For some time I've been waking with a thud at precisely 4:31 a.m. There may be a Northridge component to this, but since I don't jerk awake in seismic terror bleating This is it!, it's probably just a preview of early-middle-age ennui that, my over-40 friends gloat, will get me no matter what. Anyway, rather than practice Morse code by flashing my Timex Indiglo on and off in the predawn dark, I now haul myself upstairs and spend a few hours watching early-early-morning TV.
Long gone is the Rorschach-like test pattern that greeted the early-early or late-late television viewer. Instead, there are impossibly well-groomed newsreaders and persons of weather, SigAlert updates, the odd rerun of "Hogan's Heroes" and lots of infomercials--though despite what those insufferable screenwriter-testimonialists say about ordering Personal Power tapes at 4 in the morning, I have yet to see one of Tony Robbins'. I have seen--many, many times--the one for Greg Norman's Secret, the first golf aid Norman says was good enough for him to endorse. "If it wasn't," Norman avows, flashing the you-know-what-eating grin he probably laid on the president just before that tumble at Greg's mansion, "I wouldn't put m'name to it."
Out of this swinish sunrise drivel I've uncovered a pearl--several, in fact: ESPN2's wheel of early-morning "fitness" programs: "Body Shaping," "Kiana's Flex Appeal," "Fitness Beach," "Co-ed Training," "Gotta Sweat." These invariably feature beautiful women working out beachside at some tropical paradise or other and are ostensibly aimed at women--several include loutish exercise guys of the sort who pronounce "strengthen" strenthen.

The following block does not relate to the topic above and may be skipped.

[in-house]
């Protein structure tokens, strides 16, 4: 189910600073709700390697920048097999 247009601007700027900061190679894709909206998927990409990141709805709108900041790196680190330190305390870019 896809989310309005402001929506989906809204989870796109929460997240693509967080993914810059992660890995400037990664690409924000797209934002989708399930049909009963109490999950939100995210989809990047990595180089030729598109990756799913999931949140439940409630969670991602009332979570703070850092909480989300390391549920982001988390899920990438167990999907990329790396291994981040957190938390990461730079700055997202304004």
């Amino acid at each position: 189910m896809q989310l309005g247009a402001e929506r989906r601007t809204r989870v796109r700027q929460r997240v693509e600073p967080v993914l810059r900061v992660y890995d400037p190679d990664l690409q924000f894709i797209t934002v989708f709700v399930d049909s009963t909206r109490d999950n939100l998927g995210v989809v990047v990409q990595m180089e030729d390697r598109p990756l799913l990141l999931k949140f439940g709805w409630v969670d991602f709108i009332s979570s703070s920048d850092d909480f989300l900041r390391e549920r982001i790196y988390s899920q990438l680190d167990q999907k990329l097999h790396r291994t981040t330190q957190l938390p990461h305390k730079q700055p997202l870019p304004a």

But since it's almost impossible to "train along" to these shows--Kiana, for example, arrays her frighteningly tanned body over what looks like $30,000 worth of weight machines--one is left to ponder: Do women actually drag themselves from bed at 5 in the morning to watch slimmer, more pneumatic versions of themselves work up a sweat? It seems that ESPN2, the incorrigible, skirt-chasing little brother of the ESPN network, has divined that there is for the early-morning male a certain . . . verisimilitude in watching attractive women demonstrate flys and lunges while clad in above-the-hip bikini bottoms and cleavage-enhancing sports halters.
Of the lot, I'm partial to "Fitness Beach," which usually stars Denise Paglia, Leeann Tweeden and Kathy Derry. I must admit I've taken a shine to Derry. With her blond bangs and fetching, hoarse-from-leading-the-sculling-crew voice, she's the Kappa house president with a heart, the cheerleader who dates the bass player. I also like her because she laughs a lot at her own expense, like the day Denise somewhat meanly made her try one-arm lateral bench push-ups. I long ago cast Derry as the flight attendant who takes the controls of a crippled 747 in a movie treatment I wrote one morning before discovering "Fitness Beach." (Enough of the plot so uncannily mirrors "Air Force One" that I'm considering legal action; n.b. to the Industry: If you thought Art Buchwald was a pain, just wait.)
Not that I haven't picked up a few tips. To maintain good form during my bench flys, I now try to picture, as "Co-ed Training's" Carol Grow recommends, that I am hugging a tree. (I think she could have chosen a more compelling metaphor, but no matter.) And I like the look of some of the resorts these shows are produced at in exchange for promotional plugs. As soon as my girlfriend wakes up, I'm going to ask her if she wants to drop everything and fly off to Swept Away, in Negril.
Honest. Otherwise, I wouldn't put m'name to it.